Harold Kirsh, DO ’46August 28, 2017
Retired Proctologist and General Practitioner, Palm Beach Gardens, Florida
[as told to David McKay Wilson]
“I’m 94 years old, and my mentality is intact. I’m as sharp as I was when I was 25.
. . . In medical school, you’re taught there is nothing in the field you can’t accomplish
if you want to do it. When it’s a new procedure, you observe it, you do it, then you
teach it, and that’s when you really learn. I’ve accomplished so much; I had a great
career, practicing first in New Jersey and then in Palm Beach. I sold my medical practice
in 1988, and remained for a few years as director of medical education and chairman
of the board at Wellington Regional Medical Center, a progressive acute care facility
and medical center in Florida that I helped to found in the mid-1980s. . . . Yet,
while I was practicing medicine, I found that what I read was very narrow and concentrated.
After I retired, a whole new horizon opened up. That’s when I became enamored with
American history. In 2007, I decided to visit the birthplace and burial site of every
American president. Over two and a half months, my wife, Daras, and I drove over 14,000
miles—from Key West to Campobello on the border of Maine and Canada, and then all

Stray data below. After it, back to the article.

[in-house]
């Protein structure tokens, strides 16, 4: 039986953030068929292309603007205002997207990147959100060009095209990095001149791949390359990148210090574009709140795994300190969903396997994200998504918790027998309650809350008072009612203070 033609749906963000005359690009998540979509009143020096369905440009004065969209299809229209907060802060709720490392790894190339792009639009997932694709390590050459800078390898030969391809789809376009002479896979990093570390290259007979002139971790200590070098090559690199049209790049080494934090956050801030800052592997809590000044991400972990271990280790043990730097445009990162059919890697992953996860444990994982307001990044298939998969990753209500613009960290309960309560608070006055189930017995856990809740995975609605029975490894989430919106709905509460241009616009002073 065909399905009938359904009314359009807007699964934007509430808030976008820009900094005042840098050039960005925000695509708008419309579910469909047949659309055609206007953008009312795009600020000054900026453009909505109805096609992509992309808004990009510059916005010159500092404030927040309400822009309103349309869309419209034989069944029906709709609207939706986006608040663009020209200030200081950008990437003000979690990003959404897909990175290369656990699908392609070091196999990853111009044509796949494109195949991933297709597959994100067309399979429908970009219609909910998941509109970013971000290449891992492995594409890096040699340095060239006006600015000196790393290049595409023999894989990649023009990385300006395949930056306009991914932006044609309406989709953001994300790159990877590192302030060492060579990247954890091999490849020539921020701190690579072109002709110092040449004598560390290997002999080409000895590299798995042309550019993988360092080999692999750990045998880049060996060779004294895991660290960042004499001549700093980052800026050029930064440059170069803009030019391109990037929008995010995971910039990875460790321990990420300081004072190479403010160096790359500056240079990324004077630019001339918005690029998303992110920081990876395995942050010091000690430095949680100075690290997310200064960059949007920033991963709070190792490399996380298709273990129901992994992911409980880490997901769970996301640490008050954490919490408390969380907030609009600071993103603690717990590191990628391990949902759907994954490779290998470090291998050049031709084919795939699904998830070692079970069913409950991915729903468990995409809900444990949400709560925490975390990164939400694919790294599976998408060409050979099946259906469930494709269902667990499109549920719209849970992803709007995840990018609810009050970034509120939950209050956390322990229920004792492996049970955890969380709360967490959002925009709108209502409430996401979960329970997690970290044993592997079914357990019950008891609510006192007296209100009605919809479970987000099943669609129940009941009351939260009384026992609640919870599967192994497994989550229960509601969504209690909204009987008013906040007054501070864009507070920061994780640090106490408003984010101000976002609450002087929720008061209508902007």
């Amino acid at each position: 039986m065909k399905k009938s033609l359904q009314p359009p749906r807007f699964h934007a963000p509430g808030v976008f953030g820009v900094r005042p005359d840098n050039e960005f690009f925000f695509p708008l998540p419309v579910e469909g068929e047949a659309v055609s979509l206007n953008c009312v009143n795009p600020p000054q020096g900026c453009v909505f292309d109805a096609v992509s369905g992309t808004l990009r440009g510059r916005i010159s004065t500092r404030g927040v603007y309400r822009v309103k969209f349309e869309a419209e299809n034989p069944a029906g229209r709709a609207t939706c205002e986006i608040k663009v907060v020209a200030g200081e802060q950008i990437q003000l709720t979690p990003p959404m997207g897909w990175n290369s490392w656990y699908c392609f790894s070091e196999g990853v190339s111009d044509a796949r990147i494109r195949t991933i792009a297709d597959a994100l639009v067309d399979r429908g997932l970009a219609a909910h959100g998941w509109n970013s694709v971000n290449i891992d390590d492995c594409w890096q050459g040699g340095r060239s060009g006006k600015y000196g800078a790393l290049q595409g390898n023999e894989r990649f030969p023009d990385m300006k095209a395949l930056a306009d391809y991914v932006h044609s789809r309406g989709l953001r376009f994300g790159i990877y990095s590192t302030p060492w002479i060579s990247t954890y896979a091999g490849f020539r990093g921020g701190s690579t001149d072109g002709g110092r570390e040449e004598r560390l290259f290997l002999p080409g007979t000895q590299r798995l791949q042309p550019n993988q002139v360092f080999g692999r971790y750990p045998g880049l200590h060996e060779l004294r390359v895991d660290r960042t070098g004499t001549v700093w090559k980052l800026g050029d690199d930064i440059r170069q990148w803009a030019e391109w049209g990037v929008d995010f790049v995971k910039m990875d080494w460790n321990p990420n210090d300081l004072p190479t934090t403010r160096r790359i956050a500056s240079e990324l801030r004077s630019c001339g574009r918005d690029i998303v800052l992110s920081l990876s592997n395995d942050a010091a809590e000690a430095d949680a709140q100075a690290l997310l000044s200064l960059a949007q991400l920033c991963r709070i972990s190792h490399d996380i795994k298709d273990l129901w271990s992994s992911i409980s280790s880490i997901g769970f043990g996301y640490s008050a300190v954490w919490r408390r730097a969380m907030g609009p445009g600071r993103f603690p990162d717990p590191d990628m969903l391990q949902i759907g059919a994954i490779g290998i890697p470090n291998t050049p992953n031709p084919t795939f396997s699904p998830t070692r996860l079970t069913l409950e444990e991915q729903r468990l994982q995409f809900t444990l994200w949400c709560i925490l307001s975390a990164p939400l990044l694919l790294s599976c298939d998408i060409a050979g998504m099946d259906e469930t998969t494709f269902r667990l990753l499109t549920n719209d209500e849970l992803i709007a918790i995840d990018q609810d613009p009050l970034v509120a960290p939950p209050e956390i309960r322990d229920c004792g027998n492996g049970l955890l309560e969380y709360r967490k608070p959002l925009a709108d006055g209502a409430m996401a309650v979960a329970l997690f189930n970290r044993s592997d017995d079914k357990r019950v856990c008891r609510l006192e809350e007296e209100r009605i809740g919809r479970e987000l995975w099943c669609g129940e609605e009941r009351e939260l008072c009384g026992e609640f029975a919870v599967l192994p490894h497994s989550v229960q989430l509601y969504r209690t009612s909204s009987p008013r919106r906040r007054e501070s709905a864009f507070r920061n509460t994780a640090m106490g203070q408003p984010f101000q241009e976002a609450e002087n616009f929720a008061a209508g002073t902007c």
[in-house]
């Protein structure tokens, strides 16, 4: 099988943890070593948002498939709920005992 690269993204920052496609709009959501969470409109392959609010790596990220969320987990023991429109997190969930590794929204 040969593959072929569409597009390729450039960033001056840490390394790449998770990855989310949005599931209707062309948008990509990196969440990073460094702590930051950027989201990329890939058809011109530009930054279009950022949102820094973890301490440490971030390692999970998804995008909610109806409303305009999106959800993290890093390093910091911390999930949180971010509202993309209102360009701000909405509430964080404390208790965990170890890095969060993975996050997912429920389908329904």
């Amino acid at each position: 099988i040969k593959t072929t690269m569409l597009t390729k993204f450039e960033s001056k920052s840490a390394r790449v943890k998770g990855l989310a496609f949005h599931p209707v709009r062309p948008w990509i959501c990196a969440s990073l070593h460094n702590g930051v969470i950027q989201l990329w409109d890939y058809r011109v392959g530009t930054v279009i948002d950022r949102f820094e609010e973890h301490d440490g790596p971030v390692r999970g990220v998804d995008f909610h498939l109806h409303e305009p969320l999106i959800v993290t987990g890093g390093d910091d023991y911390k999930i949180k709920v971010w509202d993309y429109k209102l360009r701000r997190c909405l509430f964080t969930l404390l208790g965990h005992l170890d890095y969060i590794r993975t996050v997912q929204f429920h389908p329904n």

the way out to California. I came back with 3,000 photos and a laptop full of information.
I had no plan to write a book. But then I started writing, from my doctor’s perspective,
looking for the root cause, the root purpose, to understand where American history
began. We self-published the book. There’s a story of every president, up through
President Obama—and excerpts from every inaugural address. My mother and father and
in-laws came to this country from Ukraine, Poland and Lithuania. They made their way.
They became citizens. They were advocates of education and provided great support
for their children. That’s why I called the book Thank You, America. I wanted to thank
America because America allows you to be free, to have faith in any religion, and
it provides so much opportunity. America gave me my personal dream of becoming a physician.”